Weekly Initial Claims for Unemployment Benefits Fell Slightly, Remain Very Low


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Initial claims for regular state unemployment insurance fell by 15,000 for the week ending March 12, coming in at 214,000 (see first chart). Claims have been bouncing around in recent weeks, posting declines in three of the last five weeks that total 48,000, more than offsetting two increases that totaled 37,000. The level of claims remains slightly above the January and February average of 212,000 prior to the lockdowns. By long-term historical comparison, initial claims remain very low. The four-week average also fell in the latest week, posting the fifth drop in the last six weeks, coming in at 223,000, a drop of 8,750. Weekly initial claims data continue to suggest the labor market remains very tight. However, disruptions to the global economy due to the Russian invasion of Ukraine and the start of a Fed tightening cycle may cause volatility to economic activity in coming months.

The number of ongoing claims for state unemployment programs totaled 1.908 million for the week ending February 26, a rise of 59,752 from the prior week (see second chart). State continuing claims have declined in five of the past seven weeks and remain below their pre-pandemic level of 2.111 million (see second chart).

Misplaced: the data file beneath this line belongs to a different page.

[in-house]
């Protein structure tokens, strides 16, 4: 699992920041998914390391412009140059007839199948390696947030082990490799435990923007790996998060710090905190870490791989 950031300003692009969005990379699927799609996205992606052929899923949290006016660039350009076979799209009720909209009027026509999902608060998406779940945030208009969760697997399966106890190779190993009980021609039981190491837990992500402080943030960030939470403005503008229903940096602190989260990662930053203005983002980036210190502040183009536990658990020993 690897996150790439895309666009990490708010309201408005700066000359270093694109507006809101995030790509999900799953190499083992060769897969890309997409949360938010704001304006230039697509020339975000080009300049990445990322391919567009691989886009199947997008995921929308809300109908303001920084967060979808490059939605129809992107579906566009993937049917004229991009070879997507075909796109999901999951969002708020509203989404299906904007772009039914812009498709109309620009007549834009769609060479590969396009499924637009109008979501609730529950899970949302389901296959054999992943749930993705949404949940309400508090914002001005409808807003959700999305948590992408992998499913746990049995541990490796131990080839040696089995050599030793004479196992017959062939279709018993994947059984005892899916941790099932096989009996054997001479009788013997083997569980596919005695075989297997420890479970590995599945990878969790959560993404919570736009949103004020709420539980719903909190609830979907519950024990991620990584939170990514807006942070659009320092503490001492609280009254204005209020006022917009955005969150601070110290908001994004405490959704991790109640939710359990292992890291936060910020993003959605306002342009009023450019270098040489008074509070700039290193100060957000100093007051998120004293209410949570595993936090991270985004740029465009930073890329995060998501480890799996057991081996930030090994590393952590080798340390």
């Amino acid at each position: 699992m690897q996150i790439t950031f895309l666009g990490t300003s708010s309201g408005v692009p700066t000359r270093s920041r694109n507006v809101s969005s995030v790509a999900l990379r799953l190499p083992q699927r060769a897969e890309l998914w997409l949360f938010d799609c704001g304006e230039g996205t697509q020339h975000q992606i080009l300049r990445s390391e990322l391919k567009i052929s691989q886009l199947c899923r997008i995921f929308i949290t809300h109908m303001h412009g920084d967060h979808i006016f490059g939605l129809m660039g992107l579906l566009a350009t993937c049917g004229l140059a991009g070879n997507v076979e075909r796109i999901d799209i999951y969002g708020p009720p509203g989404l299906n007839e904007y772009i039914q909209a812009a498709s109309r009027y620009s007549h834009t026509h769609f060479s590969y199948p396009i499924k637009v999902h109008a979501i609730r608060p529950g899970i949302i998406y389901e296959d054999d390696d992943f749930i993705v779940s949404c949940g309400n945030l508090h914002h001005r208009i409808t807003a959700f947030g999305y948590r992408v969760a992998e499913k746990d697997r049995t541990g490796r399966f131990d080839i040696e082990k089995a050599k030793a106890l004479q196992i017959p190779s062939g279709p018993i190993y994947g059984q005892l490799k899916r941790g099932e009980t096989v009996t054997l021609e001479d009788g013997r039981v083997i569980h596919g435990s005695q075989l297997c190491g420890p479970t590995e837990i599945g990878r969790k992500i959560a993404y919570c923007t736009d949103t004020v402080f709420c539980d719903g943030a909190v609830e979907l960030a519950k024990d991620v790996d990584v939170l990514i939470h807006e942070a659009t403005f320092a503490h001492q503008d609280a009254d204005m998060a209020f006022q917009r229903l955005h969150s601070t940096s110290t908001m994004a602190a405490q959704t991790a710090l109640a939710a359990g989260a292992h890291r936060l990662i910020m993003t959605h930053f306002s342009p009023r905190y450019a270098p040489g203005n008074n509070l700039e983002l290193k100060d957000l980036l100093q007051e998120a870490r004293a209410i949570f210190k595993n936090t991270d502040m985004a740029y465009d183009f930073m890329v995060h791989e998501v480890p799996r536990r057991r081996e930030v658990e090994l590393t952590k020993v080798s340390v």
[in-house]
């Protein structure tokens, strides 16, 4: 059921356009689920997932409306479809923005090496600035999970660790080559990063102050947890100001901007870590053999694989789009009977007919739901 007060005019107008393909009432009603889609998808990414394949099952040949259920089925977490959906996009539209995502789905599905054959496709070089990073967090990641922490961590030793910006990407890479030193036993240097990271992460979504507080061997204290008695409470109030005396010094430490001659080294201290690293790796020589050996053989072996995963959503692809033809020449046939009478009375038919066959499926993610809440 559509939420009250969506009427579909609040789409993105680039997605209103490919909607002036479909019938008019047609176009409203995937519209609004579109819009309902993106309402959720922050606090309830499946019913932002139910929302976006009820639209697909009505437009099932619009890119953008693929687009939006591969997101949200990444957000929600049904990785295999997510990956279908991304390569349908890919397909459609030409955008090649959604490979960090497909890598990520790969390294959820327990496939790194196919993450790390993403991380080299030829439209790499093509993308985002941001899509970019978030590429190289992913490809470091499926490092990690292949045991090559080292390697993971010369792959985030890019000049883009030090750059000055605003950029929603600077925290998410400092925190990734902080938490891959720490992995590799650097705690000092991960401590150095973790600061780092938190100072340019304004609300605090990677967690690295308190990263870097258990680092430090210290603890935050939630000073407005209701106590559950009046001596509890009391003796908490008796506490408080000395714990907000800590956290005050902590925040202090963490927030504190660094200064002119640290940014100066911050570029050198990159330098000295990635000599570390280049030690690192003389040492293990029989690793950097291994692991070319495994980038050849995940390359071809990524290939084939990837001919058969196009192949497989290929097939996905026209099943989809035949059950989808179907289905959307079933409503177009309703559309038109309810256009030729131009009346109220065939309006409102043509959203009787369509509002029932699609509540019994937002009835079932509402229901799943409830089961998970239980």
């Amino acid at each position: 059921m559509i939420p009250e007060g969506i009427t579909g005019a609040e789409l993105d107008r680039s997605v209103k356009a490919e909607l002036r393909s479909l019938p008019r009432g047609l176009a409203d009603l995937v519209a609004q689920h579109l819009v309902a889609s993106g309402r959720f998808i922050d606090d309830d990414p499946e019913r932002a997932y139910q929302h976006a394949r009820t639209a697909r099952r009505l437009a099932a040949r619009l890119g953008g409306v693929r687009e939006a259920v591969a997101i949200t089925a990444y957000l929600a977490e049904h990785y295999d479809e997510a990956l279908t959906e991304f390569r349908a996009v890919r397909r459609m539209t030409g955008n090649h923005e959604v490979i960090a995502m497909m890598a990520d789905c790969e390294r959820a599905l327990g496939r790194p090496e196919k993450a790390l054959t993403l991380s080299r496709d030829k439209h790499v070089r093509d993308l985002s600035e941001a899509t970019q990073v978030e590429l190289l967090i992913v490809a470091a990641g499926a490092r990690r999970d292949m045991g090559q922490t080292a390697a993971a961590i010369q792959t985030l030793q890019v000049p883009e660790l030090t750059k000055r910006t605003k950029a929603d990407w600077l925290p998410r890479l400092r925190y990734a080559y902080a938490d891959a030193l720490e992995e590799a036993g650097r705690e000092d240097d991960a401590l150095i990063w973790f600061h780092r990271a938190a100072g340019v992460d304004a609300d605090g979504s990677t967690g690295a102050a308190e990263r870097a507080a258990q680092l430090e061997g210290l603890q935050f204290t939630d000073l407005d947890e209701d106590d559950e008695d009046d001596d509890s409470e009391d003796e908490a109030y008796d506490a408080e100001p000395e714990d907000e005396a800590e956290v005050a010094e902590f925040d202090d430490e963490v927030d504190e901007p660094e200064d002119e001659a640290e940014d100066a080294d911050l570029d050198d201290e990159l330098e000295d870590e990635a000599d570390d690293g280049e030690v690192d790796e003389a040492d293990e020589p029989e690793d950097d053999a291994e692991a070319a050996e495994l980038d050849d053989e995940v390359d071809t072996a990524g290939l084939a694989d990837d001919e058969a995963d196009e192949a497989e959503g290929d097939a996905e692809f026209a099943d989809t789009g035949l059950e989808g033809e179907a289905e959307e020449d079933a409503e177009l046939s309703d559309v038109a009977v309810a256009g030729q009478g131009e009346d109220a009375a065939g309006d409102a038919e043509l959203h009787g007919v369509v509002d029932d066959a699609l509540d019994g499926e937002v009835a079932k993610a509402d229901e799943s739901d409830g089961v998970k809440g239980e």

Continuing claims in all federal programs totaled just 60,853 for the week ending February 26, a drop of 236. For January and February 2020, the average for Federal continuing claims was 34,174. Though the current numbers are above the pre-pandemic average, they are just a fraction of the 16.6 million peak and largely reflect the end of the emergency Pandemic Unemployment Assistance program and the Pandemic Emergency UC program.

The latest results for the combined Federal and state programs put the total number of people claiming benefits in all unemployment programs at 1.969 million for the week ended February 26, an increase of 59,516 from the prior week. The latest result is the third week in a row below 2 million.

Despite some volatility over the last few weeks, initial claims remain at an extremely low level by historical comparison. The overall low level of claims combined with the high number of open jobs suggest the labor market remains very tight. Continuing labor shortages, along with materials shortages and logistical issues, are likely to continue to slow the recovery in production across the economy and sustain upward pressure on prices. In addition, geopolitical and global economic turmoil as a result of the Russian invasion of Ukraine has had a dramatic impact on capital and commodity markets, launching a new wave of disruptions to businesses. Furthermore, the start of a new Fed tightening cycle will likely weigh on economic activity. The outlook has become highly uncertain.



* This article was originally published here

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